Last year's Red Russian kale is still gorgeous despite several freezing nights this winter. It is surrounded by daffodils in the front bed right now.
Today's post from the Transatlantic Plantsman is about Joy Larkcom who evidently originated the whole idea of cut and come again salad greens as well as planting edibles in flower beds. Go figure - Who knew there was a Queen of Vegetables?
The online link is to Telegraph.co.uk and the author of the column and blog is Graham Rice.
Rice says Larkcom "tested thousands of varieties, identifying those ideal for the organic home gardener and, in a series of classic books, all recently updated - The Organic Salad Garden, Grow Your Own Vegetables, Oriental Vegetables (all published by Frances Lincoln) as well as Creative Vegetable Gardening . . ."
And, in today's Tulsa World newspaper, Jay Cronley talked about the popularity of gardening.
Cronley's column is called, "Bury your troubles digging in the dirt."
The online conversation for garden writers this week has been dominated by talk of a resurgence of gardening. Garden writers and speakers say that more young people are coming to their talks and asking questions about growing vegetables as well as decorative gardens.
Steve Solomon's book, "Gardening When It Counts: Growing Food in Hard Times", is one of my favorite reads on the topic of vegetable gardening. But then again I have not seen any of Larkom's books yet.
Tomorrow I'm mixing up some of Solomon's recipe for his complete organic vegetable garden fertilizer.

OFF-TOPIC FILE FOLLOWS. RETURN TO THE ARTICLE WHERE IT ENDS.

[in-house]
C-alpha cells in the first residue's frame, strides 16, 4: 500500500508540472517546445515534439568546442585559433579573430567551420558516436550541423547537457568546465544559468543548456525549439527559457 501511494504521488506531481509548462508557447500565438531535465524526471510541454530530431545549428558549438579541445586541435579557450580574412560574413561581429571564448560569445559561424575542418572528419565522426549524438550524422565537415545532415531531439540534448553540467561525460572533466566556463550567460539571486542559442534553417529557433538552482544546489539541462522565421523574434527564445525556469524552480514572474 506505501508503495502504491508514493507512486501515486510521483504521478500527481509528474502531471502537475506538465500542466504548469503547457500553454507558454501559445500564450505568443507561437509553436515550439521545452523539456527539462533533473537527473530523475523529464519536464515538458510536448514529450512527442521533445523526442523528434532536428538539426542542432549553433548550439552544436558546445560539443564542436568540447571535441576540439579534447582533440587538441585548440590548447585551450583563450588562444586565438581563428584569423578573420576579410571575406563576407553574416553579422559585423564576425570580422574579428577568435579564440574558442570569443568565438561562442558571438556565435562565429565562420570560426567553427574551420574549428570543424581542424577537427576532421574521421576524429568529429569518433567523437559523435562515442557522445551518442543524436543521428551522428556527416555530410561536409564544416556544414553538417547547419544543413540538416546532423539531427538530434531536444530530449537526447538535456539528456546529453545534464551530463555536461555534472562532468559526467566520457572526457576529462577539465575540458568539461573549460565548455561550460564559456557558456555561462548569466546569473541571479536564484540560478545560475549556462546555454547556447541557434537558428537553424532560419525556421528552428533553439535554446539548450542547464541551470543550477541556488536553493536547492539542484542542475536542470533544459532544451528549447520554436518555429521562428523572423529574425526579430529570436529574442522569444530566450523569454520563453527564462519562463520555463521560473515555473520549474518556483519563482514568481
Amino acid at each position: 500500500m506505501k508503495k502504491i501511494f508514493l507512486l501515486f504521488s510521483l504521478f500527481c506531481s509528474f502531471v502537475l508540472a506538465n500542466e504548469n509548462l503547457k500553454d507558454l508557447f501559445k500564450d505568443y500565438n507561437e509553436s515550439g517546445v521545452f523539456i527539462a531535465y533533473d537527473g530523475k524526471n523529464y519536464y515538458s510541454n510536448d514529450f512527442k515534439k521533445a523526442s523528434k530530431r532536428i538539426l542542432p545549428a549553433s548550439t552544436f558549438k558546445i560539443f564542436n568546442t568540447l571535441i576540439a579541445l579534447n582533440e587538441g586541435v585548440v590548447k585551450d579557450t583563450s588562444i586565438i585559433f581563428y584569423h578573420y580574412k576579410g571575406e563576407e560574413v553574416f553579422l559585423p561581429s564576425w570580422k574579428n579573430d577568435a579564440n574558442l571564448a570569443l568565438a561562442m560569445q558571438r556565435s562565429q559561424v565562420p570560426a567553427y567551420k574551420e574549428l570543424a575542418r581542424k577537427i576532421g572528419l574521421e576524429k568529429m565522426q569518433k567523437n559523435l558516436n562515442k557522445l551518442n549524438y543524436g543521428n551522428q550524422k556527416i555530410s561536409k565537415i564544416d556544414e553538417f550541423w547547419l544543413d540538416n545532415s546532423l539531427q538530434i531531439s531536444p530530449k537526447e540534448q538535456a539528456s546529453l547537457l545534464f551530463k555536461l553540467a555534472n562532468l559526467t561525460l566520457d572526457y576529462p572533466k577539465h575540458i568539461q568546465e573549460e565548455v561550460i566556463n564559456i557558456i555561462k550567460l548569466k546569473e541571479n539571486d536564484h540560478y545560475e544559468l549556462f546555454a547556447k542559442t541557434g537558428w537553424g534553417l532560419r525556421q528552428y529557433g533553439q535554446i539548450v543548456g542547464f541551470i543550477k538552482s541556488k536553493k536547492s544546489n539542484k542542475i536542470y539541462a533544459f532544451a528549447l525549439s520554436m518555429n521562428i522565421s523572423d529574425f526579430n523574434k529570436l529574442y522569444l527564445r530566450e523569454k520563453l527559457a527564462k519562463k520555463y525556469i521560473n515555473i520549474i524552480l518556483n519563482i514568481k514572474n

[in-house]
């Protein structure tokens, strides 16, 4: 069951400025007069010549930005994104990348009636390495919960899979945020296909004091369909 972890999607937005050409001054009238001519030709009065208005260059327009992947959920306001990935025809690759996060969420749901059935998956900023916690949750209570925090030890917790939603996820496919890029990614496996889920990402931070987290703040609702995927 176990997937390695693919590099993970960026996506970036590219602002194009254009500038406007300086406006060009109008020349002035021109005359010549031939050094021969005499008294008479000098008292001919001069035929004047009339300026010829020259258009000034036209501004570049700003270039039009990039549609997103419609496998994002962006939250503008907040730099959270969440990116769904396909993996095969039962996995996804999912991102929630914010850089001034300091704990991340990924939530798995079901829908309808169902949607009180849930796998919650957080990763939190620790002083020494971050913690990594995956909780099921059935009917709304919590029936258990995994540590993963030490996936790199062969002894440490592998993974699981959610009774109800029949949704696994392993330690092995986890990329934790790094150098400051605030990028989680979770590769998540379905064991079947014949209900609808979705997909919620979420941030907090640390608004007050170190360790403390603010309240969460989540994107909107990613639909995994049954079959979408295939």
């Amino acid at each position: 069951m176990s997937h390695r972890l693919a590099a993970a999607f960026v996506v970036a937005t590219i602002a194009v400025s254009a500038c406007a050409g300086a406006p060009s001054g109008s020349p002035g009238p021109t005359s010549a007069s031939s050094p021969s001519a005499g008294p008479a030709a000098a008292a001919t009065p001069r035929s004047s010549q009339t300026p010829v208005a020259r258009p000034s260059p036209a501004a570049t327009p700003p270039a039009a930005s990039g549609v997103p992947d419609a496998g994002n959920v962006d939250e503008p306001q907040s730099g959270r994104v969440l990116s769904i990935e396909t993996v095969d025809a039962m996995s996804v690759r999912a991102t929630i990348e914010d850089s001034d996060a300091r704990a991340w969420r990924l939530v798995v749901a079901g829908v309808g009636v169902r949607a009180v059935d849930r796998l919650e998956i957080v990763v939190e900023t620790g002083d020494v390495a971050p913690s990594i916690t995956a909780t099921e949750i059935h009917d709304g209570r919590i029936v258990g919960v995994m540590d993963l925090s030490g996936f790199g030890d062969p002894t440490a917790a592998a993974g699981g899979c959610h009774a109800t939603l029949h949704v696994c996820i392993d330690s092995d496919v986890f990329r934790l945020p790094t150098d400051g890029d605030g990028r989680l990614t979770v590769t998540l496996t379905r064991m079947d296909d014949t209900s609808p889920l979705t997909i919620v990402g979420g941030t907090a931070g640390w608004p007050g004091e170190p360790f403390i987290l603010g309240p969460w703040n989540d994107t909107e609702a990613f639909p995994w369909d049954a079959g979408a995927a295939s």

Here is the recipe: Mix 4-parts seedmeal (I use cottonseed meal because it is available here) plus one-fourth part agricultural lime plus one-fourth part gypsum or double up on the lime plus one-half part dolomite plus one-part finely ground rock phosphate or one-half part kelpmeal or one-part basalt dust.
Try to find the book if you are interested in vegetable gardening. Solomon was the founder of Territorial Seed and now lives in Tasmania. His blog is Soil and Health - the depth of information about soil is astounding.
And, before you buy that flame weeder (I can't be the only one craving a flame weeder), take a deep breath and read this column from the Basehor Sentinal in Basehor Kansas. Author, Gwyn Mellinger will pull you back to Planet Earth in a piece titled Gardening Industry Targets Baby Boomers, Their Wallets.
What a week we have coming - 70 degree days and 50 degree nights. The spinach and arugula seedlings will have to be planted in the next two days.
Hope you are enjoying having your hands in the dirt.